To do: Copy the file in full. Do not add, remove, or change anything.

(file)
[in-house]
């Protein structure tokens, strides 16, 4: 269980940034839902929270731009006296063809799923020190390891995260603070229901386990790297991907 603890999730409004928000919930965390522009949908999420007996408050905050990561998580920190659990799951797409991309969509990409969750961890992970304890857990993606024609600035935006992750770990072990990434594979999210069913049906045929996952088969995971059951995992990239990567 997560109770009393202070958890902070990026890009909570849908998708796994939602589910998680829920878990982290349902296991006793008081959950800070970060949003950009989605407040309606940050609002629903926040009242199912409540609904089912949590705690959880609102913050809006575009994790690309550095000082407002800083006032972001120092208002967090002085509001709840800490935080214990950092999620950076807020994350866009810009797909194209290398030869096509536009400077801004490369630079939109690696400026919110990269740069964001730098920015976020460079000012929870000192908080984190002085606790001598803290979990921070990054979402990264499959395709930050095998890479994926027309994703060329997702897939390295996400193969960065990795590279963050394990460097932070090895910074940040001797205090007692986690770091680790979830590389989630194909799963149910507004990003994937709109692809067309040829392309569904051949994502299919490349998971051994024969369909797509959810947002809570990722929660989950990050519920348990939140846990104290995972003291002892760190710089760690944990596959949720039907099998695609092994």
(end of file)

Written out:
[in-house]
């Protein structure tokens, strides 16, 4: 269980940034839902929270731009006296063809799923020190390891995260603070229901386990790297991907 603890999730409004928000919930965390522009949908999420007996408050905050990561998580920190659990799951797409991309969509990409969750961890992970304890857990993606024609600035935006992750770990072990990434594979999210069913049906045929996952088969995971059951995992990239990567 997560109770009393202070958890902070990026890009909570849908998708796994939602589910998680829920878990982290349902296991006793008081959950800070970060949003950009989605407040309606940050609002629903926040009242199912409540609904089912949590705690959880609102913050809006575009994790690309550095000082407002800083006032972001120092208002967090002085509001709840800490935080214990950092999620950076807020994350866009810009797909194209290398030869096509536009400077801004490369630079939109690696400026919110990269740069964001730098920015976020460079000012929870000192908080984190002085606790001598803290979990921070990054979402990264499959395709930050095998890479994926027309994703060329997702897939390295996400193969960065990795590279963050394990460097932070090895910074940040001797205090007692986690770091680790979830590389989630194909799963149910507004990003994937709109692809067309040829392309569904051949994502299919490349998971051994024969369909797509959810947002809570990722929660989950990050519920348990939140846990104290995972003291002892760190710089760690944990596959949720039907099998695609092994």